At Point Sampson we had the second parting, and then on to Derby, where the jetty swarmed with blacks. The news had travelled by bambarn that they were returning, and sons were there to meet their mothers, lovers to meet their old sweethearts, and sisters to meet sisters or brothers. As the last of my dusky charges filed off at Wyndham, each one carrying his or her Government blanket, the girls resplendant in new gowns and bright ribbons, I said good-bye for ever to those whom I had watched and cared for for two years. Though to anyone taking up such work, the daily round is a dangerous and disagreeable one, yet I found that there were many bright points if the life of a savage, many fine qualities in the character in the Western Australian aboriginal. And when at last the Koombana steamed out from Wyndham on her return voyage south, and the last little band of my black girls waved me a last good-bye, and danced me a farewell dance, I felt, appalling as had been the work and the life, that I was well repaid by the affection of my blackfellow exiles.
Up the Coast.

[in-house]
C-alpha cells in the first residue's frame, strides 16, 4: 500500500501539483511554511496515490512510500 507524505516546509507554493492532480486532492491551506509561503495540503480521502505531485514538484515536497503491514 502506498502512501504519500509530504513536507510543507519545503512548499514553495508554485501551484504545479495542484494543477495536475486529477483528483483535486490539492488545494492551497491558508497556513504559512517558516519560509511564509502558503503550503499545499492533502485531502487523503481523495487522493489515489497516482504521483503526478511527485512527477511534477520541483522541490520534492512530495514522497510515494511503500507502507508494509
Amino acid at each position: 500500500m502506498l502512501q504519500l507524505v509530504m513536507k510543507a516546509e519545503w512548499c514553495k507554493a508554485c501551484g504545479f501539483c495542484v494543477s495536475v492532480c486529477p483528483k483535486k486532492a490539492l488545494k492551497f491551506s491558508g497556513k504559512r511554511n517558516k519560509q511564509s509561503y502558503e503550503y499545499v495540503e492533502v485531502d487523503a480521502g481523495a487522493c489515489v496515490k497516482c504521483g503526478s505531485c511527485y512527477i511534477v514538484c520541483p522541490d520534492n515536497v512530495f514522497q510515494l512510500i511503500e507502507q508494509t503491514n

Having said good-bye to my dusky charges I. should like to say a little of the trip up the coast. It became a matter of great wonderment to me that so little has been said or written of the loveliness it reveals. I do not remember ever reading any description of its beauty. I can say certainly that I never heard any residents of the Nor'-West speak of it as if it possessed any scenic charms whatever. Yet on board the Koombana the passengers were alive to its witchery. For my owln part, I must say this I was enchanted by the exquisite landscapes and waterscapes which were opened to the view as we steamed northward day after day during the latter portion of the journey to Wyndham. The first place of call after leaving Carnarvon was Onslow. We saw nothing of this town, as there is no jetty, and the Koom bana did not go in shore. The day of our arrival at the port of Roebourne was so overpoweringly hot, and the horse tram so overcrowded that I did not make the trip to Roebourne, nine miles distant, Instead I transferred my one Roebourne girl to the care of a policeman. The third port was Port Hedland, where the heat was too terrific for words, Port Hedland is quite devoid, apparently, of any natural features of interest. A former resident of Perth now living at Hedland kindly organised a trip in the train of trucks running from the port along the line in course of construction towards Marble Bar. There was plenty of sport for the male members of the party, shooting wild turkeys and kangaroos, but otherwise the country was quite destitute of attraction.